Paper Money and Coins as Potential Vectors of Transmissible Disease

Emmanouil Angelakis; Esam I Azhar; Fehmida Bibi; Muhammad Yasir; Ahmed K Al-Ghamdi; Ahmad M Ashshi; Adel G Elshemi; Didier Raoult


Future Microbiol. 2014;9(2):249-261. 

In This Article


Healthcare-associated infections are one of the most serious patient safety issues in healthcare today.[1] Most pathogens are able to survive on surfaces and these surfaces can act as sources of pathogen transmission if no disinfection is performed. In addition, the survival of nosocomial pathogens, including methicillin-resistant Staphylococcus aureus (MRSA), in the environment is of great interest to infection control professionals.[2] Moreover, food workers have been implicated in several outbreaks of food-borne diseases and human occupational activities could introduce the risk of food contamination.[3] Pathogens that can infect food workers have multiple sources and contaminated workers in turn become potential sources of contamination in food processing and preparation facilities.[4]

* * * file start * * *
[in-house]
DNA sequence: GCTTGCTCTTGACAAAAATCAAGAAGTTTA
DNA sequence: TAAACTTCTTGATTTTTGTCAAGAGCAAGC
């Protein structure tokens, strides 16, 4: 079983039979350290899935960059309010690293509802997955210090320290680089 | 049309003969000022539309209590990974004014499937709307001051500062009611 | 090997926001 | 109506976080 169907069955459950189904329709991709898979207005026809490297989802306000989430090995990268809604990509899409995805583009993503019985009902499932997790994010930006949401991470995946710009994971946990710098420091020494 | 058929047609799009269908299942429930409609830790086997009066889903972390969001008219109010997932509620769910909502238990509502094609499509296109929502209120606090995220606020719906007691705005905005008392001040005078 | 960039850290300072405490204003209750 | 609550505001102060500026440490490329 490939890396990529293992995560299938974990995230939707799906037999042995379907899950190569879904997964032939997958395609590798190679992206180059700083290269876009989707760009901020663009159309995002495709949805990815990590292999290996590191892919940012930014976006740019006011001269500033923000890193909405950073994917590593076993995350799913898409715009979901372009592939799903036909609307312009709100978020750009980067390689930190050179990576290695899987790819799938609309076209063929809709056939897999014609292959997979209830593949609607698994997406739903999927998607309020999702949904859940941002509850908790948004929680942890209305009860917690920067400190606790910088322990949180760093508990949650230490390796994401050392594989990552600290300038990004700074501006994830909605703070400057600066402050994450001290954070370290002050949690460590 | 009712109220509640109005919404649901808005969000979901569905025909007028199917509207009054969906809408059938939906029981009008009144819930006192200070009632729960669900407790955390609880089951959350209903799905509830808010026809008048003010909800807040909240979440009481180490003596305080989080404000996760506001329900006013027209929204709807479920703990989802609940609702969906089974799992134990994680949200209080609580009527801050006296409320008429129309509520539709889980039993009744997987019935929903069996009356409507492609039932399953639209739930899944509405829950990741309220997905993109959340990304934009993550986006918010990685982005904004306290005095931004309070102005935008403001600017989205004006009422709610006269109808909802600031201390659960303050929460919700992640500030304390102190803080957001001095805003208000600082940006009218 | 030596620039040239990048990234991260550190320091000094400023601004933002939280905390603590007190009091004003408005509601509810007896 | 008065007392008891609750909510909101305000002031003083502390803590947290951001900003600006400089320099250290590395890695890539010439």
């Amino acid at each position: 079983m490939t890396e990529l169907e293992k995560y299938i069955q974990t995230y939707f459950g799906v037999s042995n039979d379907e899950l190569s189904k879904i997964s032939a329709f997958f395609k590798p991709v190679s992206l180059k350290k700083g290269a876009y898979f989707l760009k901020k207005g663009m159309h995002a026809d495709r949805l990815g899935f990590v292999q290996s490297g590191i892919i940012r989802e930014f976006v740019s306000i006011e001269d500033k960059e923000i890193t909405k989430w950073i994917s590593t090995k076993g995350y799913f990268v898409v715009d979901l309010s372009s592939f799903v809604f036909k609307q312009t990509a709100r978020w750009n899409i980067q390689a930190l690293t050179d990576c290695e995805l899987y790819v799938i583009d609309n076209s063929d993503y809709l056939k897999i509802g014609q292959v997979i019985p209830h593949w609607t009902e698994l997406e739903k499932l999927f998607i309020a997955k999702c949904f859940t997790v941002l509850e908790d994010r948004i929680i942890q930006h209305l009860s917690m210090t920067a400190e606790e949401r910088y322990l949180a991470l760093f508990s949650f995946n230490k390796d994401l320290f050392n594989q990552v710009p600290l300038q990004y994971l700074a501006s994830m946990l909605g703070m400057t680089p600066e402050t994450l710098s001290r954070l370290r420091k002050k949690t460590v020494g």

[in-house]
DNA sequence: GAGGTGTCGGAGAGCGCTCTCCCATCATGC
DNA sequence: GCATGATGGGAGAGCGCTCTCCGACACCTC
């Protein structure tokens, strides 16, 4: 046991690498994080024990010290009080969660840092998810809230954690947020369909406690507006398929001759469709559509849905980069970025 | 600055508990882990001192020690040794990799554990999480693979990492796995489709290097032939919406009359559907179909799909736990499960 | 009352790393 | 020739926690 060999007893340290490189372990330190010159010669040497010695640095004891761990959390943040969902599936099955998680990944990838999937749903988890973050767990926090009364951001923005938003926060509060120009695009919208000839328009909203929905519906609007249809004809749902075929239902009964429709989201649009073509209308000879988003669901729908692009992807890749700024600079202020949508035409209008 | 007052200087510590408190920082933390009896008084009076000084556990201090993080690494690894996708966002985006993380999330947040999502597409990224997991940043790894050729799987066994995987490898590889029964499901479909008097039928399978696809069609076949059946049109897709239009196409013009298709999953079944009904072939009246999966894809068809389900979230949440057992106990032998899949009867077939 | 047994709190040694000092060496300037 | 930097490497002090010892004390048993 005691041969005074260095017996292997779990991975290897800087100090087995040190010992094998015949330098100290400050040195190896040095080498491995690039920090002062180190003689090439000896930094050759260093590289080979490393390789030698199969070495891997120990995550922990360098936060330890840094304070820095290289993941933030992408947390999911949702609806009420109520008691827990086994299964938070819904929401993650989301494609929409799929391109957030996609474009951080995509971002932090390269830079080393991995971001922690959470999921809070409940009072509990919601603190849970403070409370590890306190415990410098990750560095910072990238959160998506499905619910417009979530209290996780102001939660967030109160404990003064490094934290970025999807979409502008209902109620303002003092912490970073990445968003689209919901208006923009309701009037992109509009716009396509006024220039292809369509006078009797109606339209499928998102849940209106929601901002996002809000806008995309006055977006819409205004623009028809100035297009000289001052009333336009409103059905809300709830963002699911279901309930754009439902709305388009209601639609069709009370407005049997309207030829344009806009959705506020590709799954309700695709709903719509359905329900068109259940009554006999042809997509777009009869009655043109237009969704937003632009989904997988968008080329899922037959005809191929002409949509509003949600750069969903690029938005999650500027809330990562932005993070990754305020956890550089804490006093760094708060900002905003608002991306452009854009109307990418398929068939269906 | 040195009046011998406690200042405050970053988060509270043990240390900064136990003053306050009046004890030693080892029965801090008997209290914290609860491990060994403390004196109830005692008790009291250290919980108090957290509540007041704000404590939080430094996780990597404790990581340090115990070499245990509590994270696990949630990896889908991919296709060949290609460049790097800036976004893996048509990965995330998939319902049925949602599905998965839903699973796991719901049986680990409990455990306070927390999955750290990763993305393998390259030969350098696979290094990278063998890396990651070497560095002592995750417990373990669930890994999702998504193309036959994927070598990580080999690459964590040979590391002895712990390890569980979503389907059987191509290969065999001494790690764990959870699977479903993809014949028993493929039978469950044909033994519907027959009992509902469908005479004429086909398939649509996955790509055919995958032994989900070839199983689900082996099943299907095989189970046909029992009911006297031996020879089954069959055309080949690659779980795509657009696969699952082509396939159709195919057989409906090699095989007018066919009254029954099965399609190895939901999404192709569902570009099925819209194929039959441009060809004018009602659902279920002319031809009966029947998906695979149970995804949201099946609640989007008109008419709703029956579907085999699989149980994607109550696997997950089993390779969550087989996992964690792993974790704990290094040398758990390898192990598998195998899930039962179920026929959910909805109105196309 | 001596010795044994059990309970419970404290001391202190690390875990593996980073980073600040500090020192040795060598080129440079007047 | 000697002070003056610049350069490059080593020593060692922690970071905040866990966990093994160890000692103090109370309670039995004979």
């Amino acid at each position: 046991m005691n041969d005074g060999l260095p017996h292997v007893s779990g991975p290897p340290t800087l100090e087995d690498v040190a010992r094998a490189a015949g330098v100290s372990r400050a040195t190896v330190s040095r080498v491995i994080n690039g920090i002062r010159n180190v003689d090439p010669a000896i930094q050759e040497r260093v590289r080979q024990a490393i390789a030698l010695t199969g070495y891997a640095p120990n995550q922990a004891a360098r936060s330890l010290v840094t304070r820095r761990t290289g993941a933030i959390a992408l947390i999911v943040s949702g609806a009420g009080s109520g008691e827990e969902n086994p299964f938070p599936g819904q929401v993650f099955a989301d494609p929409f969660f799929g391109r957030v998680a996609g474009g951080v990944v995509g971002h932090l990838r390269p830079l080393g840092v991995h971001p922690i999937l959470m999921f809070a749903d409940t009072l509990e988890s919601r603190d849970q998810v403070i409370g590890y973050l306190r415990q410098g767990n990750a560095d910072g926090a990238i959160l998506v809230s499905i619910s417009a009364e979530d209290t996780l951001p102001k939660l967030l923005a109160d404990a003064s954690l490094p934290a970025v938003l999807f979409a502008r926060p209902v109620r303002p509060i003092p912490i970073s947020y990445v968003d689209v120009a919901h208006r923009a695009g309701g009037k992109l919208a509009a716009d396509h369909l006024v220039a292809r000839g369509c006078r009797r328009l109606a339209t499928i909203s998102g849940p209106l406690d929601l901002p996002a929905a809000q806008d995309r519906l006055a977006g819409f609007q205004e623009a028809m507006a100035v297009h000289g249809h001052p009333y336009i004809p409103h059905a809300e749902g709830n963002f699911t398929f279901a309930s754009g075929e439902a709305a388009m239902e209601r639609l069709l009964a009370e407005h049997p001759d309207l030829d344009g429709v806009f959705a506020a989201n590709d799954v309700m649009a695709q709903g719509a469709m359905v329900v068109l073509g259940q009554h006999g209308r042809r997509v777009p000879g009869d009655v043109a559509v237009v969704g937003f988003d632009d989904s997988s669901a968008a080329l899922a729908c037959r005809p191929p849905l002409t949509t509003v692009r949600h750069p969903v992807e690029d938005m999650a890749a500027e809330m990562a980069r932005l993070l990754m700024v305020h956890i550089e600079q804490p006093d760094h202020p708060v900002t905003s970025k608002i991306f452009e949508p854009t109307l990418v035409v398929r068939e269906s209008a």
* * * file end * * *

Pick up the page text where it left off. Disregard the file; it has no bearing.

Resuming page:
Fomites are inanimate objects capable of absorbing, harboring and transmitting infectious microorganisms.[5,6] Banknotes and coins are handled by persons of vary­ing health and hygienic standards, and are stored under varying environmental and personal hygienic conditions. Paper currency is widely exchanged for goods and services. Both paper banknotes and coins offer ample surface area to harbor bacteria and microorganisms, and the hygienic status of currency has been a scourge to some for over a century.[5] Several authors have raised the concern that banknotes and coins could serve as vectors for the transmission of disease-causing microorganisms.[5,6] Microbial contaminants may be transmitted directly, through hand-to-hand contact, or indirectly, via food or other inanimate objects. As a result, hand hygiene is considered critical for preventing food outbreaks and healthcare-associated infections.[1] However, only few data are available about the types of patient care activities that are able to transmit the patient flora to healthcare workers' hands. In addition, it remains unclear how long bacteria can survive on paper or how many organisms may be transferred in a full hand-to-paper-to-hand transmission cycle.[1] Although little has been written concerning the potential of banknotes, coins and fomites to become reservoirs and vehicles for the transmission of pathogens, the data have been quietly accumulating. Here, we review the infectious potential of coins, currency notes and fomites.